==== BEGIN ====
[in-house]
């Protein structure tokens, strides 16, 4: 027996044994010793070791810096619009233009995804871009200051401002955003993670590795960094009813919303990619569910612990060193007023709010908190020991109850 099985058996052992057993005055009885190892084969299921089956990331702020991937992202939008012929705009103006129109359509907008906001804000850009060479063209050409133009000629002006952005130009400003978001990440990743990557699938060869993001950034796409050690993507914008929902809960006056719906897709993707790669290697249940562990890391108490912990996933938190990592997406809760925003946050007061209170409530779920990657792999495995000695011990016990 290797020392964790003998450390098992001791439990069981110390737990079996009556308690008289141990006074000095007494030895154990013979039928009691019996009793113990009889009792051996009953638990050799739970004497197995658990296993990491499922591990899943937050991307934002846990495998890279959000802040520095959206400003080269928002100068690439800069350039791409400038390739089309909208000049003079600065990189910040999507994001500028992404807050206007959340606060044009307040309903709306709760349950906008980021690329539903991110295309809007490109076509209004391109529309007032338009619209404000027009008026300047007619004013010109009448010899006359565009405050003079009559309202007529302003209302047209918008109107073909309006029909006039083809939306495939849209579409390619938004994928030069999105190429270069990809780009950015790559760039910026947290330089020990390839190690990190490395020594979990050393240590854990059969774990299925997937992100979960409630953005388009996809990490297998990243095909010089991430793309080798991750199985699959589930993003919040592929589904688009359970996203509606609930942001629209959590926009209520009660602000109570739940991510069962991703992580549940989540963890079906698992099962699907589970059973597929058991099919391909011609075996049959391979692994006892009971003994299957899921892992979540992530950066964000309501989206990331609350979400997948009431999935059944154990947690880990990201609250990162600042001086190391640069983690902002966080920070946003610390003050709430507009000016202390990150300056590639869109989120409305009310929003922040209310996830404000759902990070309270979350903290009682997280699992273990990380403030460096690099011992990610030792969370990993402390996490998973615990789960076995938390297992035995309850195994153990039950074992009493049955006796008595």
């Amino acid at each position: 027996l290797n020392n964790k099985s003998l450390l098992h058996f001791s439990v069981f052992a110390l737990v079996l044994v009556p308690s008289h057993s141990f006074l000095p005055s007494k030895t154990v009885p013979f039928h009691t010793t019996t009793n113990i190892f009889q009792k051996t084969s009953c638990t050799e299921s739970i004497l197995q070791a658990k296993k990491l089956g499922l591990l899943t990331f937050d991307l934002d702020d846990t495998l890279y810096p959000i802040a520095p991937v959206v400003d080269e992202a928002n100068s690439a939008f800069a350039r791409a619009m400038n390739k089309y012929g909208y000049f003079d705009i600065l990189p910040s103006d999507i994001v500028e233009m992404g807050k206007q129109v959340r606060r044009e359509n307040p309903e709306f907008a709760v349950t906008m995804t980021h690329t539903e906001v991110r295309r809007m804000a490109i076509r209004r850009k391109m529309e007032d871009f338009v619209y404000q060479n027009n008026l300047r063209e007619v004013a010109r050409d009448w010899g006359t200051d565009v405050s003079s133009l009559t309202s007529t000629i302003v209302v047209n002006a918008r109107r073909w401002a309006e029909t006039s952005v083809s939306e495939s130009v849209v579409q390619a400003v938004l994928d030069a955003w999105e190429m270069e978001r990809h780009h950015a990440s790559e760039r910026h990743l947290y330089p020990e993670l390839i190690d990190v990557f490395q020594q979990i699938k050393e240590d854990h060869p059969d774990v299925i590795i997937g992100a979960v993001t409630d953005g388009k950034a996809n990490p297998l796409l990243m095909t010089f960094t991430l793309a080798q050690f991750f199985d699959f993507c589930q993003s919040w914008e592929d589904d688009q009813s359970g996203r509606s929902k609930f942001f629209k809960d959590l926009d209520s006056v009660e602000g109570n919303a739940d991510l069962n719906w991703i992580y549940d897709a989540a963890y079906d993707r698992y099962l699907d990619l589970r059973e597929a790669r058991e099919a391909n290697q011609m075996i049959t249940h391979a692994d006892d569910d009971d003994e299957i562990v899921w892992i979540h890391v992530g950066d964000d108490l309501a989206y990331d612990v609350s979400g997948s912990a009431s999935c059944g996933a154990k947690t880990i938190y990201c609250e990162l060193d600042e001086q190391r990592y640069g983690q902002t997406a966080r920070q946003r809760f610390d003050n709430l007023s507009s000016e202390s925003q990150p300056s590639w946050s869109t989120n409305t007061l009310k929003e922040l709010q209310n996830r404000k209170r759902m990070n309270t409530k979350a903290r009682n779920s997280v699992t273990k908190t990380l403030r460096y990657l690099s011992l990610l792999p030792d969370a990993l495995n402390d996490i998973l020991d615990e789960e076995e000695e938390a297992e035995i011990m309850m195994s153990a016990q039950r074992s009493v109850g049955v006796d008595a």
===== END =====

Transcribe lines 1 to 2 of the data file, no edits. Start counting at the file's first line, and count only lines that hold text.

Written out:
[in-house]
């Protein structure tokens, strides 16, 4: 027996044994010793070791810096619009233009995804871009200051401002955003993670590795960094009813919303990619569910612990060193007023709010908190020991109850 099985058996052992057993005055009885190892084969299921089956990331702020991937992202939008012929705009103006129109359509907008906001804000850009060479063209050409133009000629002006952005130009400003978001990440990743990557699938060869993001950034796409050690993507914008929902809960006056719906897709993707790669290697249940562990890391108490912990996933938190990592997406809760925003946050007061209170409530779920990657792999495995000695011990016990 290797020392964790003998450390098992001791439990069981110390737990079996009556308690008289141990006074000095007494030895154990013979039928009691019996009793113990009889009792051996009953638990050799739970004497197995658990296993990491499922591990899943937050991307934002846990495998890279959000802040520095959206400003080269928002100068690439800069350039791409400038390739089309909208000049003079600065990189910040999507994001500028992404807050206007959340606060044009307040309903709306709760349950906008980021690329539903991110295309809007490109076509209004391109529309007032338009619209404000027009008026300047007619004013010109009448010899006359565009405050003079009559309202007529302003209302047209918008109107073909309006029909006039083809939306495939849209579409390619938004994928030069999105190429270069990809780009950015790559760039910026947290330089020990390839190690990190490395020594979990050393240590854990059969774990299925997937992100979960409630953005388009996809990490297998990243095909010089991430793309080798991750199985699959589930993003919040592929589904688009359970996203509606609930942001629209959590926009209520009660602000109570739940991510069962991703992580549940989540963890079906698992099962699907589970059973597929058991099919391909011609075996049959391979692994006892009971003994299957899921892992979540992530950066964000309501989206990331609350979400997948009431999935059944154990947690880990990201609250990162600042001086190391640069983690902002966080920070946003610390003050709430507009000016202390990150300056590639869109989120409305009310929003922040209310996830404000759902990070309270979350903290009682997280699992273990990380403030460096690099011992990610030792969370990993402390996490998973615990789960076995938390297992035995309850195994153990039950074992009493049955006796008595």